On Dec. 8, 2015, the Wall Street Journal reported that AirAsia would compensate the passenger families almost $100,000, an amount that is consistent with Indonesia law and what the Indonesian government had asked the airline to provide.17 This low damages amount the law of Indonesia allows will mean the Indonesian families subject to law will be devastated financially as well as emotionally by the tragedy.
The AirAsia disaster demonstrates the patchwork of international and domestic laws that apply to the rights of victims of international aviation accidents.
Hopefully, given AirAsia’s comments to the Wall Street Journal, the differences in the international laws outlined in this article will prove to be academic and the 1929 Warsaw Convention liability limit will not be enforced. News reports suggest that the airline will pay $124,000 to each passenger’s family based on Indonesia law.18 Even if this occurs, however, there will remain the anomaly raised by nations who have not joined the Montreal Convention and airlines that have not agreed to waive the Warsaw Convention limits.
There are 152 parties to the 1929 Warsaw Convention,19 but only 109 parties to the Montreal Convention.20 Only 108 international airlines have signed IATA.21 This means 43 “Warsaw Convention” nations remain and that AirAsia is not alone in not agreeing to waive the Warsaw Convention limits. Travelers to and from these nations or on these airlines should consider buying aviation insurance or, better yet, booking alternative arrangements. The International Civil Aviation Organization and its member states, including the United States, should put pressure on the nations so that the Montreal Convention is adopted worldwide and that passengers and their families are not left to rely on an airline’s goodwill after a disaster.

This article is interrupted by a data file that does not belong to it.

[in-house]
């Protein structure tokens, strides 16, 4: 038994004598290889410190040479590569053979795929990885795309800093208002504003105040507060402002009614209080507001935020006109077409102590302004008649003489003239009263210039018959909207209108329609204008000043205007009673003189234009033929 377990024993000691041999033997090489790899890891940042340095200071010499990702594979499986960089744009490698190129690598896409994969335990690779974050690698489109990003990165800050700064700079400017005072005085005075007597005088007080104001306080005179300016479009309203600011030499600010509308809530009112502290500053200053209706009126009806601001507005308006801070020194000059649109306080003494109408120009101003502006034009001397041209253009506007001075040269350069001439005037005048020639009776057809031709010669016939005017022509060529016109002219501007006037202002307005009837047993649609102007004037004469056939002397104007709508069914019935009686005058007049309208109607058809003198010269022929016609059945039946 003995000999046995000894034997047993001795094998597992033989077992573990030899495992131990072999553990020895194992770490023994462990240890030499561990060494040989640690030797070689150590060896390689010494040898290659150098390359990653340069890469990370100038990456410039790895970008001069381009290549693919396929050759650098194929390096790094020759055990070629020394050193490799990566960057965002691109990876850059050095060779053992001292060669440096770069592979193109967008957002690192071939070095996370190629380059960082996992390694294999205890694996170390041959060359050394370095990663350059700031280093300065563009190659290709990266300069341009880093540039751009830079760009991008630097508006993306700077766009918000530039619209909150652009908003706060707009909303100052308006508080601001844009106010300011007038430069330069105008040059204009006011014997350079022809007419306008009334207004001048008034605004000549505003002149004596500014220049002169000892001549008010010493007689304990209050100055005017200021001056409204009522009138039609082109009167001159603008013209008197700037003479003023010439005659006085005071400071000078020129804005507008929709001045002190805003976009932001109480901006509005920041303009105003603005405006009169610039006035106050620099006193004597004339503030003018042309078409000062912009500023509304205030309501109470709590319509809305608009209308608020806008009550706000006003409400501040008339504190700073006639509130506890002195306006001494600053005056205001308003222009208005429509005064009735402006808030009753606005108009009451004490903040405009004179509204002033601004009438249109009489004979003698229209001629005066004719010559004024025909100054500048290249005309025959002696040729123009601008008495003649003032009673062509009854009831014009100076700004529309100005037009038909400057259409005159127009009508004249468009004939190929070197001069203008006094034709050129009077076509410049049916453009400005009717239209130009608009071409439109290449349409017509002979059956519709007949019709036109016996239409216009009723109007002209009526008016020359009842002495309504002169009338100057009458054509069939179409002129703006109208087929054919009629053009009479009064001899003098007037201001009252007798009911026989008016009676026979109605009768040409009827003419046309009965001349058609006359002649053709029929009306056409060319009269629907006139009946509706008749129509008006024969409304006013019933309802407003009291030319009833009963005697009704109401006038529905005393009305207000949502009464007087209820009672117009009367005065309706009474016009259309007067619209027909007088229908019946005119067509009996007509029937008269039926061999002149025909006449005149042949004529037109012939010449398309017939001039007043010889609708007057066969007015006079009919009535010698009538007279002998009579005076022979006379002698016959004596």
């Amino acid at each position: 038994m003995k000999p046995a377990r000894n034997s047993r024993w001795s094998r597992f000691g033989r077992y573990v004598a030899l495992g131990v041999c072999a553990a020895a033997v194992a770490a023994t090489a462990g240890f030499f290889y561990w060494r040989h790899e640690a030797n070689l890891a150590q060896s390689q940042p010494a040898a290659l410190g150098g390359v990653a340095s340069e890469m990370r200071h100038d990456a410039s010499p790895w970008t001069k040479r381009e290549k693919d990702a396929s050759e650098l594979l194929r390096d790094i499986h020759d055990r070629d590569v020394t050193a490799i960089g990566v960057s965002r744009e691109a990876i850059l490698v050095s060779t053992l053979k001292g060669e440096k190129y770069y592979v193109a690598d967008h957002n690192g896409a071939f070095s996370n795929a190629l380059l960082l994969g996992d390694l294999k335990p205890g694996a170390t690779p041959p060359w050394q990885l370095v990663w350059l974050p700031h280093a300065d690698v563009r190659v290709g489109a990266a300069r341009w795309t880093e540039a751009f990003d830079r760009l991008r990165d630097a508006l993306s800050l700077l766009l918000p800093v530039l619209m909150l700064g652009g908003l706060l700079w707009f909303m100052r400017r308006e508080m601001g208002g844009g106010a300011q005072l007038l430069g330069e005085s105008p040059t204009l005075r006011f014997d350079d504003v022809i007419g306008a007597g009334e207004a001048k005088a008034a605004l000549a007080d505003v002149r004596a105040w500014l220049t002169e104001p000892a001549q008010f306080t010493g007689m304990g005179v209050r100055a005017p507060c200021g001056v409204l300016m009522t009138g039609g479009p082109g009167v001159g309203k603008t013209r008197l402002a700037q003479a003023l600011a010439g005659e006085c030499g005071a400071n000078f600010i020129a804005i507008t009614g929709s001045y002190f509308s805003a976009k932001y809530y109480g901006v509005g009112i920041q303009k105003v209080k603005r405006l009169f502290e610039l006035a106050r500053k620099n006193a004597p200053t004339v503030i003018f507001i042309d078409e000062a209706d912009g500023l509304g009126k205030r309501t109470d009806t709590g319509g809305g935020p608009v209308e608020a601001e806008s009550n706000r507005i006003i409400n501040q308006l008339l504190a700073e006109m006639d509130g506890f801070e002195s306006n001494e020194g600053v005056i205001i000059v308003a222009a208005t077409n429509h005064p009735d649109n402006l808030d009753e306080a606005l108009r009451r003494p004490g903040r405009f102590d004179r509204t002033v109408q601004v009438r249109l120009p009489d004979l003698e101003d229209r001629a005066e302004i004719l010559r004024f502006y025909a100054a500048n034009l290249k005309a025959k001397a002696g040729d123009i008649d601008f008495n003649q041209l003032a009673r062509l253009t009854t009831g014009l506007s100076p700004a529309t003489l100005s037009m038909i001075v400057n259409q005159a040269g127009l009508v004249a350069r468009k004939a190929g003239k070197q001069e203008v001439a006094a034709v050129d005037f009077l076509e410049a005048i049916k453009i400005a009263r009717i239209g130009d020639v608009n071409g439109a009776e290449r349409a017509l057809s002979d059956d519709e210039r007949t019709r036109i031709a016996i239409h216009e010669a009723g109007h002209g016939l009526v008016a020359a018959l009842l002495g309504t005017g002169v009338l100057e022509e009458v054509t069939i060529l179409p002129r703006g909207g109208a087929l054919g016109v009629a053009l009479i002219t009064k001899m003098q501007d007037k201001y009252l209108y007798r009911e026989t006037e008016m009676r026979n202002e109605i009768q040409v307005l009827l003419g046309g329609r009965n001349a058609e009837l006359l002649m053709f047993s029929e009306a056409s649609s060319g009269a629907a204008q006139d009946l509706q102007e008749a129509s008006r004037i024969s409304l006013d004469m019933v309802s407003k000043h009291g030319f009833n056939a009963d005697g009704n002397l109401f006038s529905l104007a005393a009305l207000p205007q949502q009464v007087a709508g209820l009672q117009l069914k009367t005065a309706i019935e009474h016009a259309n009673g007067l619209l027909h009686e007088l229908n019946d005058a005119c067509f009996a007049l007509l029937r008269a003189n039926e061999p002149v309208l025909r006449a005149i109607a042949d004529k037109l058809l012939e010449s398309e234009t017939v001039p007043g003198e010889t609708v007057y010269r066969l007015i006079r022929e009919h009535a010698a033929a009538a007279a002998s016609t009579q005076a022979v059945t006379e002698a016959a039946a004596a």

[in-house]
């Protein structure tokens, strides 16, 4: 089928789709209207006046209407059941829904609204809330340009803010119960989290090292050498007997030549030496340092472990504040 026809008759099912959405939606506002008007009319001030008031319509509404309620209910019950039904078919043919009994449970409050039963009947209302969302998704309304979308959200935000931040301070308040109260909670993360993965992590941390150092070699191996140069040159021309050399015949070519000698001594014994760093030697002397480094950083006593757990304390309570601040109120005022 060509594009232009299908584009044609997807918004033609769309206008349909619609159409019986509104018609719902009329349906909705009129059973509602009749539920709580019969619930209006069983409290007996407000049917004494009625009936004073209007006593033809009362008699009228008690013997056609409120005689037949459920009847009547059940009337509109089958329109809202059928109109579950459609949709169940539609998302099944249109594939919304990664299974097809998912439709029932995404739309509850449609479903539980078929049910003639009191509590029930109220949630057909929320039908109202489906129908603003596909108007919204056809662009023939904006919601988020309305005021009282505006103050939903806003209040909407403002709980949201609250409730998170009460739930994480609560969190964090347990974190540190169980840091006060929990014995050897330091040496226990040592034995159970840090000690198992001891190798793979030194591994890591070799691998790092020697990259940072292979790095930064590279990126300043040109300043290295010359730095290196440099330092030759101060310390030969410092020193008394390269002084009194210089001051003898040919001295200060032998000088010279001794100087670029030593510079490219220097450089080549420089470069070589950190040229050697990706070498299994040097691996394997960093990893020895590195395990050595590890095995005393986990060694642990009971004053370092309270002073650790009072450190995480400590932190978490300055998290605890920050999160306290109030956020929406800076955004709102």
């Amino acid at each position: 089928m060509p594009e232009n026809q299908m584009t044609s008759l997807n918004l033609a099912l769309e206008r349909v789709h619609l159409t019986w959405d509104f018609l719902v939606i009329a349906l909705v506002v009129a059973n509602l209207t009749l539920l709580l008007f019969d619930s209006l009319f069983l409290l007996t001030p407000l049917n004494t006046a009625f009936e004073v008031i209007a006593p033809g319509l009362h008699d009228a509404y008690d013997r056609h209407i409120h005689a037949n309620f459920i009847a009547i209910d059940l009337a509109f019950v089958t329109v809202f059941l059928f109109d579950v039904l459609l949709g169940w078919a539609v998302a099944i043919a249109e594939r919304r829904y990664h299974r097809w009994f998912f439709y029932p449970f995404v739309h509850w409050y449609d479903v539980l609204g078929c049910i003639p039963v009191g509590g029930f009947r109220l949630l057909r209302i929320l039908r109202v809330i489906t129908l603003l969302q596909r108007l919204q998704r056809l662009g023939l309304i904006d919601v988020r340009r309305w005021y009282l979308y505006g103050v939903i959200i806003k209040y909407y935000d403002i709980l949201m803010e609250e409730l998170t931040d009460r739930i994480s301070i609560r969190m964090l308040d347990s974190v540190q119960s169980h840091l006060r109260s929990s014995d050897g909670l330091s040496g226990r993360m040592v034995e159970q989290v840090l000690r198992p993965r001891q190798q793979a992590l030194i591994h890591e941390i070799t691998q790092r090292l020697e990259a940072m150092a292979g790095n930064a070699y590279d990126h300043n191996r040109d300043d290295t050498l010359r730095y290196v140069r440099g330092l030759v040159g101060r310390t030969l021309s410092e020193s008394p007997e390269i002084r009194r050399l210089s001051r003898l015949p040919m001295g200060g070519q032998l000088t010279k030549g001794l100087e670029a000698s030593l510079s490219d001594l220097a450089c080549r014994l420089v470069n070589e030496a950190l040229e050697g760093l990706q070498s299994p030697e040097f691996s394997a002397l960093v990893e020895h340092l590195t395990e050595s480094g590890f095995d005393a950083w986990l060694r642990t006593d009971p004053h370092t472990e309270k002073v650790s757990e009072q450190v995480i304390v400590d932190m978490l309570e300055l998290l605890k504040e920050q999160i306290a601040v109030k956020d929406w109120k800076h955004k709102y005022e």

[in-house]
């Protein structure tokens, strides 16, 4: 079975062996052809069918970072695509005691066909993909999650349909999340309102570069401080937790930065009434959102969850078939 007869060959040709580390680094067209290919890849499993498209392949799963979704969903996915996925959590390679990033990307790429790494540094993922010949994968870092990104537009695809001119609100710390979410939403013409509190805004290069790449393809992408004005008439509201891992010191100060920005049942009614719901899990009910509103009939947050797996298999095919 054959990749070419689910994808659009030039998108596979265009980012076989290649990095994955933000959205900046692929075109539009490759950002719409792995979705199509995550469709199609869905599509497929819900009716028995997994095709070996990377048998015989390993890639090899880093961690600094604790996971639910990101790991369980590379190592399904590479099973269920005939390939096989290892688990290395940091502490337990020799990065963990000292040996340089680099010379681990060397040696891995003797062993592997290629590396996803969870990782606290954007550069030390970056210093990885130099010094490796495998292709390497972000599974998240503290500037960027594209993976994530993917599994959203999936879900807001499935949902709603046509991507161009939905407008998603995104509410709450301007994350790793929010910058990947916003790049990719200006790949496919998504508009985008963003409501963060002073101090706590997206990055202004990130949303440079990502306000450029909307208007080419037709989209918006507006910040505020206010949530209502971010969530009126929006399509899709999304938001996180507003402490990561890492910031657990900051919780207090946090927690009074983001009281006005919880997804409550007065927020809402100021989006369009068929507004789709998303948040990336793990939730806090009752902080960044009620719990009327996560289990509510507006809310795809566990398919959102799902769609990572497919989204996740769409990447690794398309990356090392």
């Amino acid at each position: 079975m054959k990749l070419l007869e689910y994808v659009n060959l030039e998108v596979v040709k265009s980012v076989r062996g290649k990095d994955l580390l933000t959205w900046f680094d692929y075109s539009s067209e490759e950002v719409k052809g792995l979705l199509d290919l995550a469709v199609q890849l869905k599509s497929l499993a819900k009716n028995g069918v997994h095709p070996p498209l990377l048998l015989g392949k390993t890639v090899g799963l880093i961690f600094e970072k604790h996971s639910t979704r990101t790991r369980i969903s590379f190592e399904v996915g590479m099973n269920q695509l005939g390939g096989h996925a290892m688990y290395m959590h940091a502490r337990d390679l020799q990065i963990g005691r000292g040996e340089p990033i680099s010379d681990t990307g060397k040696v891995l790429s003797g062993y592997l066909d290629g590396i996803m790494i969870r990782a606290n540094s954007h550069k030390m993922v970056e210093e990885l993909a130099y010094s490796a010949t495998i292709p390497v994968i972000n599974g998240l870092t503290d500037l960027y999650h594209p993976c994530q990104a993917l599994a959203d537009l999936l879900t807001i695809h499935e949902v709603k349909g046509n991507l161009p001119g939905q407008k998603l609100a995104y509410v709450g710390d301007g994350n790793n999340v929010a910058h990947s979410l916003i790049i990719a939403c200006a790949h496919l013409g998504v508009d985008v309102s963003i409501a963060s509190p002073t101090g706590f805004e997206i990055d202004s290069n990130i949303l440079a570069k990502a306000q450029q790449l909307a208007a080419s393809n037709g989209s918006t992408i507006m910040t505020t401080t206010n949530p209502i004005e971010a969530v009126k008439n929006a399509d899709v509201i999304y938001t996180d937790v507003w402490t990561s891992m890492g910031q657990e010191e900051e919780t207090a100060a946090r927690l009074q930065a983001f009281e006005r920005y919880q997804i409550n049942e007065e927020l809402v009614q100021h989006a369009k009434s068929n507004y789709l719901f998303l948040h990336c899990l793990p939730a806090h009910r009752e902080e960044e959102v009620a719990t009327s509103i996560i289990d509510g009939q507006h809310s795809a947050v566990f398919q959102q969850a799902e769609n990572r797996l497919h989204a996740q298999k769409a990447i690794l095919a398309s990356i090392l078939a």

- Convention for the Unification of Certain Rules Relating to International Transportation by Air, Concluded at Warsaw, Poland, 49 Stat. 3000, T.S. No. 876, 137 L.N.T.S. 11, reprinted in 49 U.S.C.A. app. at 430 (Warsaw Convention.) Convention for the Unification of Certain Rules for International Carriage by Air, opened for signature on May 28, 1999, reprinted in S. Treaty. Doc. No. 106-45, 2242 U.N.T.S. 350. Warsaw Convention Article 25.
- Kreindler, Aviation Accident Law, 10.02 (Matthew Bender 2005).
- Warsaw Convention Article 1(1)-(2).
- Warsaw Convention Article 17.
- Kreindler, Aviation Accident Law 10.02[b].
- Julian Herminda, The New Montreal Convention: The International Passenger's Perspective, Air & Space Law 26 (2001) p. 150.
- Kreindler, Aviation Accident Law, 10.02[d] (Matthew Bender); Naneen K. Baden, Comments: The Japanese Initiative on the Warsaw Convention 61 J.Air.L. Com. 437 (1995)
- Cortes v. American Airlines, 177 F.3d 1272, 1288 (11th Cir. 1999)).
- Montreal Convention Article 17.
- Air France v. Saks, 470 U.S. 392, 405-406 (1985).
- Montreal Convention Article 21.
- In re Air Disaster at Lockerbie, Scotland on Dec. 21, 1988, 928 F2d 1267 (2d Cir. 1991).
- See www.wsj.com/articles/AirAsia-families-offered compensation 14020475052. According to the article, AirAsia has offered AirAsia victim families $24,000 each as initial payment.
- www.waj.com/articles/Indonesia-finds-tail-of-airasia-flight 8501 1420608845.
- See www.icao.int/secretariat/legal/List of Parties/WC-HP.
- See www.icao.int/secretariat/legal/List of Parties/Mtl99.
- See www.iata.org/whatwedo/workgroups/Documents/legal/mia-signatory-list.pdf.